Sure, you lack the smoke and a little bit of the complexity, but cinnamon, Cherry Heering and kirschwasser, with some mole bitters in the mix? There’s nothing wrong at all with that mistake.
Anyway, the next step in mezcal mixing is often to bump up the mezcal to a full ounce or so, matching it step for step with the mediating effects of tequila. Julian Cox at Rivera in Los Angeles passed along this recipe for his Poblano Escobar, which ran last summer in Imbibe. Julian mixes the drink with mezcal or with blanco tequila; I’ve made these a few times at home, to try out each variation, and for the most recent round I used equal parts Cabo Wabo blanco (it had been sent as a sample and isn’t half bad, so I thought I’d give it a spin in this drink) and Del Maguey Mezcal Vida (not a sample, bought with my own damn cash, and at about $34 a bottle, much more affordable than the rest of the Del Maguey line).
I’ve also been guilty in the past of being dismissive of muddled ingredients, a position I still hold on a certain level because it’s so overdone, and so badly in many places, that I wish it’d be approached more seriously, but I’ve also sampled some fantastic drinks made with the “garden fresh” approach, so I’d now like to extend a cautious and respectful gesture of welcome to the muddlers of the world. In this drink, poblano peppers and pineapple are both crushed into the mix; hey, it works.
From Julian Cox, Rivera, Los Angeles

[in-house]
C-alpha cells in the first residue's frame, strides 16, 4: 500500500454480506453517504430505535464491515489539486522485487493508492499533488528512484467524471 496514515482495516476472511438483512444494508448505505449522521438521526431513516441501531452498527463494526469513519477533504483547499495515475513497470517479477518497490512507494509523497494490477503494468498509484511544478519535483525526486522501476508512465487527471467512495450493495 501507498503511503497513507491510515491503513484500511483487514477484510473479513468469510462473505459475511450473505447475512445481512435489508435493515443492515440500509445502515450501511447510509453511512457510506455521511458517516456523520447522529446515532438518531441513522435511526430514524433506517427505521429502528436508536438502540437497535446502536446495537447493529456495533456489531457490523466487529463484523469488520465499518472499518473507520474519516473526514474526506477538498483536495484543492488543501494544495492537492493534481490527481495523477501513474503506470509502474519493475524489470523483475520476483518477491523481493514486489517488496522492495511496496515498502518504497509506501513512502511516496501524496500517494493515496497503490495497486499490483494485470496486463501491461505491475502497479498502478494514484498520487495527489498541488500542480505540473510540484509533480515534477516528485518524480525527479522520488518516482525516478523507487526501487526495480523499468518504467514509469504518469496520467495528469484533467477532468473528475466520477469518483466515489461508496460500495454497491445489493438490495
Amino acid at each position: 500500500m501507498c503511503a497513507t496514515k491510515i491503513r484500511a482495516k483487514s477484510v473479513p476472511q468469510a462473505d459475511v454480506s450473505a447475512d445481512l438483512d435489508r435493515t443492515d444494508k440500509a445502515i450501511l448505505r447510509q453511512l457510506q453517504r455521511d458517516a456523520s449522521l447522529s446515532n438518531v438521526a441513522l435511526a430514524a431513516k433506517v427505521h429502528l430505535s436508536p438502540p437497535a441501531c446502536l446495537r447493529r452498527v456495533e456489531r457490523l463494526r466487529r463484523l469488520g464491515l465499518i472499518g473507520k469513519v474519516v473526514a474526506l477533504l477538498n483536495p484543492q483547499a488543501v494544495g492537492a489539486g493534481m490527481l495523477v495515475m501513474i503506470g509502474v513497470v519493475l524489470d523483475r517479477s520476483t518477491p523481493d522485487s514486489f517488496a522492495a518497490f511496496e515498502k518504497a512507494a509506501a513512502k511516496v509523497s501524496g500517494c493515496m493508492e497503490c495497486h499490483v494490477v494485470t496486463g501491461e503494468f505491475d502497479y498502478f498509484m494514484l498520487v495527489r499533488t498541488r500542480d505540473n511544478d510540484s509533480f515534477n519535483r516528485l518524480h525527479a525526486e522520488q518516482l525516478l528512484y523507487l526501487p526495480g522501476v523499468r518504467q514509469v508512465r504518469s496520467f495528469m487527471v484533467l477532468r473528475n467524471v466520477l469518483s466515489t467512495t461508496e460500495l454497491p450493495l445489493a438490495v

- 2 oz. blanco tequila or mezcal, or some combination thereof
- 3/4 oz. Royal Combier (Julian’s call; I like it, but if you don’t have it you can sub Cointreau)
- 1 oz. fresh lime juice
- 1/2 tsp. agave nectar
- 4 chunks fresh pineapple
- 2 or 3 1/4-inch-think rings of sliced poblano chiles, seeds removed
- 1/4 tsp. ground cumin
Muddle chiles in a cocktail shaker with lime juice and liqueur. Add pineapple, cumin and agave nectar and muddle again. Add tequila and/or mescal and load up on ice; shake well and double-strain into chilled rocks glass filled with a large cube of ice. Garnish with slices of poblano pepper and orange.
Of course, no discussion of mezcal cocktails is complete without mentioning Phil Ward at Mayahuel in NYC. I’ve written up a bunch of Phil’s drinks in the past, both online and in print, and he’s always one of my favorite bartenders to interview (though, I’m ashamed to say I still haven’t had the chance to sit across the bar from him). I have another of Phil’s drinks coming up later on, but a couple of weeks ago a Mayahuel drink called Jacko’s End (created, apparently, on the day MJ performed that moonwalk into the great beyond) was listed on Tasting Table’s list of “The Year’s Best Cocktails” for NYC. In this one, mezcal is matched against an equal measure of Laird’s bonded apple brandy — a combo I could automatically taste in my mind, with that rich body of smoky mezcal up against the sharp bite of apple brandy — fleshed out with a little Benedictine and a couple of dashes of bitters. Simple, basic, classically designed and with premium ingredients: that’s all I needed to know.
From Mayahuel, NYC
- 1 ounce mezcal (I used Vida, for the reasons stated above)
- 1 ounce Laird’s 100-proof apple brandy
- 1/2 ounce Benedictine
- 2 dashes Peychaud’s bitters
- –pear slice, for garnish
You know the drill – ice, stir, strain into chilled glass, garnish. Like I said, simple.
Between the Benedictine and the mezcal, there’s a silky, honeyed texture to this drink. The sharpness of the Laird’s bonded and the peppery serrations in the mezcal combine in a really pleasant assertiveness in the drink, followed by the ghostly herbaceousness of mezcal-meets-Benedictine, finishing with that little wisp of smoke. This one’s going into the regular rotation.